Some of the outstanding boundary, sovereignty and jurisdiction issues — extending from the Arctic to the Indian Ocean — carry serious conflict potential. The recrudescence of territorial and maritime disputes, largely tied to the competition over natural resources, will increasingly have a bearing on maritime peace and security.
To compound matters, some important players, including the U.S., are still not party to the U.N. Convention on the Law of the Sea (UNCLOS). Iran recently seized an Indian oil tanker, holding it for about a month, but India could not file a complaint with the International Tribunal for the Law of the Sea because Tehran has not ratified UNCLOS. The seizure of the tanker, carrying Iraqi oil, appeared to be act of reprisal against India’s sharp reduction of Iranian oil purchases under U.S. pressure.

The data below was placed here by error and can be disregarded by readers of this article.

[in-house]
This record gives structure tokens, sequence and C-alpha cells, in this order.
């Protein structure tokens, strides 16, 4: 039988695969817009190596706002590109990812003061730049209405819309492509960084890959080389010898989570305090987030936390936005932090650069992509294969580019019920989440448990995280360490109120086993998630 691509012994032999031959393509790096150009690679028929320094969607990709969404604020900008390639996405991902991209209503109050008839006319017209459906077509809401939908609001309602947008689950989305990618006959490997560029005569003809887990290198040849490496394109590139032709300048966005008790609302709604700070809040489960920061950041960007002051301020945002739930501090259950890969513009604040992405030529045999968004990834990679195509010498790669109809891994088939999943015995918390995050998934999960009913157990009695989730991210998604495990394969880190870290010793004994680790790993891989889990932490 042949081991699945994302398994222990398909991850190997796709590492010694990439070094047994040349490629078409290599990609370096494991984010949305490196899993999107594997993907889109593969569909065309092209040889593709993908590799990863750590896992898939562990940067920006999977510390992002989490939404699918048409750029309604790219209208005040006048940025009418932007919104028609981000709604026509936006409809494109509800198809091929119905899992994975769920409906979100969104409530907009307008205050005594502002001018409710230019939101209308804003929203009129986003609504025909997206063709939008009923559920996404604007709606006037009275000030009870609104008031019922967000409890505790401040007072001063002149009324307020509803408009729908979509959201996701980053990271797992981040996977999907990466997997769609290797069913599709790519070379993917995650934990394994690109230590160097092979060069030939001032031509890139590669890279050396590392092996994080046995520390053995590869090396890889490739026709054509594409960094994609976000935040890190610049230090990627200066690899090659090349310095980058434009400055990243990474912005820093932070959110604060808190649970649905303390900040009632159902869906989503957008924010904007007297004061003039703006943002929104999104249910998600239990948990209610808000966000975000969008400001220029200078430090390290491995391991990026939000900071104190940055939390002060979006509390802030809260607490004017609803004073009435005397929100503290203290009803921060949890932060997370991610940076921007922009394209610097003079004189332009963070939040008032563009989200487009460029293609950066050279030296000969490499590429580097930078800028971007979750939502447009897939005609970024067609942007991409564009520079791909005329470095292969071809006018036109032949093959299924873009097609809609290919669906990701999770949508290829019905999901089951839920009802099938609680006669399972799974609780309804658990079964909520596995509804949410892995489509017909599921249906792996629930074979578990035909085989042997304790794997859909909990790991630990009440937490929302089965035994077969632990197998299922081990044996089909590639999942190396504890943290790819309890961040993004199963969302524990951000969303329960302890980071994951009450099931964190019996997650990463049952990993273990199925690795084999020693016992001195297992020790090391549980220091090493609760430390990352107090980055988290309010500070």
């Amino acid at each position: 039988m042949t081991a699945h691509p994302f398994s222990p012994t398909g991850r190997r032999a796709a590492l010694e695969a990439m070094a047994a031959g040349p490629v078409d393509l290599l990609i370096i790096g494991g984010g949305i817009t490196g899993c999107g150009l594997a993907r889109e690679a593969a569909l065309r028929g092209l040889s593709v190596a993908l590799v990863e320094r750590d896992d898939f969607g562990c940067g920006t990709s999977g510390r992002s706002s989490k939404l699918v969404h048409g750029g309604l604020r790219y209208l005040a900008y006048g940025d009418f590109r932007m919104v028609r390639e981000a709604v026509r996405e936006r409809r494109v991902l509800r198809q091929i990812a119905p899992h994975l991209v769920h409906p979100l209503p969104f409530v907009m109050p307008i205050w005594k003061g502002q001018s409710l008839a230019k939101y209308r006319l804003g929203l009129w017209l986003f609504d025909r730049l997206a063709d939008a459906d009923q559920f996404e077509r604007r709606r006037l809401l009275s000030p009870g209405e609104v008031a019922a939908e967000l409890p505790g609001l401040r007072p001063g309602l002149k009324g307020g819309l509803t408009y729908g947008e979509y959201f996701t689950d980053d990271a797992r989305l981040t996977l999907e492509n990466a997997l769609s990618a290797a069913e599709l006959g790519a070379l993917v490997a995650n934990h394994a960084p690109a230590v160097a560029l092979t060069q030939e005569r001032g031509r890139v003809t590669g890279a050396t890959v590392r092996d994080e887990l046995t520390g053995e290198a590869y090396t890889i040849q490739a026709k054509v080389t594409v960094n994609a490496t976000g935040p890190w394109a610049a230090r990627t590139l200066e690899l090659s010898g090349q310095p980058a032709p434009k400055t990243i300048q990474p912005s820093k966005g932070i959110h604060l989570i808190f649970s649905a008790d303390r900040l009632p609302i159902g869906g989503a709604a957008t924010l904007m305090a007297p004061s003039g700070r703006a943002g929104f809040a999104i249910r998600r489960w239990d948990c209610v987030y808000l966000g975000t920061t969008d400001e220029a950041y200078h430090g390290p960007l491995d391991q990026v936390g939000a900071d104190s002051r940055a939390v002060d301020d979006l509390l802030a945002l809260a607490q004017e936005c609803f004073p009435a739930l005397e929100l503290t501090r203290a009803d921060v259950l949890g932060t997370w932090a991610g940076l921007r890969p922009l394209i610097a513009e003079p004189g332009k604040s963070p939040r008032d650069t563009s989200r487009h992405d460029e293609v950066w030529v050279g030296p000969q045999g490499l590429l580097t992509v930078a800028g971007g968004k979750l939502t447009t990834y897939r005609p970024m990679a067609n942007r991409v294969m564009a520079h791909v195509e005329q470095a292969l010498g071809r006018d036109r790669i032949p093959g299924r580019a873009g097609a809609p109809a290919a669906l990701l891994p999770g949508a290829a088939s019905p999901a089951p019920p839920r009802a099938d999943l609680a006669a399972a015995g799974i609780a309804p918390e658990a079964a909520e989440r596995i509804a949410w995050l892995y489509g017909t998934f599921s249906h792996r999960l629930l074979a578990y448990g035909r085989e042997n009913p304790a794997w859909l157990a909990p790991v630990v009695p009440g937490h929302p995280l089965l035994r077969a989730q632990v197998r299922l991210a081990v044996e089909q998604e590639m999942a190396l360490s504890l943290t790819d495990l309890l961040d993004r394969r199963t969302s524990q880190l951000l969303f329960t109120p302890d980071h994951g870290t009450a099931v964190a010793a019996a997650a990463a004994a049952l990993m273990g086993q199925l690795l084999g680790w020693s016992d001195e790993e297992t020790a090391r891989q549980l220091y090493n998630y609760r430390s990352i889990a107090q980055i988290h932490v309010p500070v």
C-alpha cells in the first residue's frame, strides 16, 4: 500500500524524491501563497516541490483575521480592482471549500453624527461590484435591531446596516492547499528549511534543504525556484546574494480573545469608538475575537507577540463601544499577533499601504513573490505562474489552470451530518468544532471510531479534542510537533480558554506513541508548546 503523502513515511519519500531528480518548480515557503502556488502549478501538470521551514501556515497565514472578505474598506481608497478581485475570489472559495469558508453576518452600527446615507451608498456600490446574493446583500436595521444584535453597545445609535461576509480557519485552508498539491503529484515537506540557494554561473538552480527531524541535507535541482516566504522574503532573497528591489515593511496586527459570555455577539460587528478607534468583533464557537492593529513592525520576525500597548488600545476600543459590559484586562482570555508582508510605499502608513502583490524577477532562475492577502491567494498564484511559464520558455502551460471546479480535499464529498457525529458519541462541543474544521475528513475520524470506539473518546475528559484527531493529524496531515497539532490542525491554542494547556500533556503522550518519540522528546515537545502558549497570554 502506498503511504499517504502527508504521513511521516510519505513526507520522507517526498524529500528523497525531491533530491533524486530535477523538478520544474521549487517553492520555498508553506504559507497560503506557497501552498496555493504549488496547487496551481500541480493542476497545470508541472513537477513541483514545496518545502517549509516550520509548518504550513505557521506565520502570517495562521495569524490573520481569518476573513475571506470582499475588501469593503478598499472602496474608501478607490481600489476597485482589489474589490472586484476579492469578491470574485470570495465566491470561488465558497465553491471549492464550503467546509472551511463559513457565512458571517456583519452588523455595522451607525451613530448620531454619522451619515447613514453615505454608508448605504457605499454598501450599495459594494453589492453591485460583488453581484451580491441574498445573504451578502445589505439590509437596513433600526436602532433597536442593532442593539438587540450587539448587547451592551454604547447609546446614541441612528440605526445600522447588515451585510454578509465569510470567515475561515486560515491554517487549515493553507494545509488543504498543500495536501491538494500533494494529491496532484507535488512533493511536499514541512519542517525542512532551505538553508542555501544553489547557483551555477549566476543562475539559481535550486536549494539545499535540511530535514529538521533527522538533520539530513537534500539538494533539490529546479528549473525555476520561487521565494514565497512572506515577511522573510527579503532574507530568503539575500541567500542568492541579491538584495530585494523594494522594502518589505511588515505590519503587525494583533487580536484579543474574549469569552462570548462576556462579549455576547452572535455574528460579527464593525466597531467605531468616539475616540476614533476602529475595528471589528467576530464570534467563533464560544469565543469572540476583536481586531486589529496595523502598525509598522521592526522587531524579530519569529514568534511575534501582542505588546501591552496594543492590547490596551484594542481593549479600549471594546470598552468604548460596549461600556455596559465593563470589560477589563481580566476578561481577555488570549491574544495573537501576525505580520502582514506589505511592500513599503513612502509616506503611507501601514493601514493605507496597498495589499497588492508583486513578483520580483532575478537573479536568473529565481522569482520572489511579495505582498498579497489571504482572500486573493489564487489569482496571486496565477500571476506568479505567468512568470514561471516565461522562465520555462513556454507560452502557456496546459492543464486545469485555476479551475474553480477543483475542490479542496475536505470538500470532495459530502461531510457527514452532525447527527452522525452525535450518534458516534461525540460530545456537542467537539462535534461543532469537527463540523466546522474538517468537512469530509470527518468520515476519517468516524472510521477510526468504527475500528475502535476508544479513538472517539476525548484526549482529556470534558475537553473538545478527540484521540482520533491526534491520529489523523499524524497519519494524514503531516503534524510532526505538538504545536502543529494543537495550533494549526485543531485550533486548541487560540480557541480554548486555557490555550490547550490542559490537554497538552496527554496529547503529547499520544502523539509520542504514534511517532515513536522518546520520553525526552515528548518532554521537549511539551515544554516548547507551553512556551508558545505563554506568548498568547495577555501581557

Great-power rivalries are also complicating international maritime security. The rivalries are mirrored in foreign-aided port-building projects; attempts to assert control over energy supplies and transport routes as part of a 21st-century version of the Great Game; and the establishment of listening posts and special naval-access arrangements along the great trade arteries.
The evolving architecture of global governance will determine how the world handles the pressing maritime challenges it confronts. The assertive pursuit of national interest for relative gain in an increasingly interdependent world is hardly a recipe for harmonious maritime relations. Another concern is the narrow, compartmentalized approach to deal with each maritime issue separately, instead of addressing the challenges in an integrated framework.
Brahma Chellaney, a leading strategic thinker and an analyst of international geostrategic trends, is the author, most recently, of “Water, Peace, and War” (Rowman & Littlefield, 2013).